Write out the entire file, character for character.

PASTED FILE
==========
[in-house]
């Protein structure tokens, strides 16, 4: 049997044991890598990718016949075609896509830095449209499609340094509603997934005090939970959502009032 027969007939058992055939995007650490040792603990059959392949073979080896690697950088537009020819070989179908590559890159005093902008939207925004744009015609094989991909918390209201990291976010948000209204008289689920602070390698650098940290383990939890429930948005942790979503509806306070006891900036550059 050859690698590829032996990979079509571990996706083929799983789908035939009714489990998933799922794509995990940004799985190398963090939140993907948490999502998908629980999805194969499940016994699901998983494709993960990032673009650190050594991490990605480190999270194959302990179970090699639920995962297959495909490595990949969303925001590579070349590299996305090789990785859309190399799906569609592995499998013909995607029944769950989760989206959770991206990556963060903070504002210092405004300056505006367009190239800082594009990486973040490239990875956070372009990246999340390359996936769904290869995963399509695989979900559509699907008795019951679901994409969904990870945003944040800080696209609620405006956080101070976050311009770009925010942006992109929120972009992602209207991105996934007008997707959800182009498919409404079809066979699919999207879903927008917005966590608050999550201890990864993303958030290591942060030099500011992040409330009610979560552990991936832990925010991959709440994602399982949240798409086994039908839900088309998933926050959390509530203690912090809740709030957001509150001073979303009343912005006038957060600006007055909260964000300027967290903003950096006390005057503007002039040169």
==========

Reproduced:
[in-house]
């Protein structure tokens, strides 16, 4: 049997044991890598990718016949075609896509830095449209499609340094509603997934005090939970959502009032 027969007939058992055939995007650490040792603990059959392949073979080896690697950088537009020819070989179908590559890159005093902008939207925004744009015609094989991909918390209201990291976010948000209204008289689920602070390698650098940290383990939890429930948005942790979503509806306070006891900036550059 050859690698590829032996990979079509571990996706083929799983789908035939009714489990998933799922794509995990940004799985190398963090939140993907948490999502998908629980999805194969499940016994699901998983494709993960990032673009650190050594991490990605480190999270194959302990179970090699639920995962297959495909490595990949969303925001590579070349590299996305090789990785859309190399799906569609592995499998013909995607029944769950989760989206959770991206990556963060903070504002210092405004300056505006367009190239800082594009990486973040490239990875956070372009990246999340390359996936769904290869995963399509695989979900559509699907008795019951679901994409969904990870945003944040800080696209609620405006956080101070976050311009770009925010942006992109929120972009992602209207991105996934007008997707959800182009498919409404079809066979699919999207879903927008917005966590608050999550201890990864993303958030290591942060030099500011992040409330009610979560552990991936832990925010991959709440994602399982949240798409086994039908839900088309998933926050959390509530203690912090809740709030957001509150001073979303009343912005006038957060600006007055909260964000300027967290903003950096006390005057503007002039040169």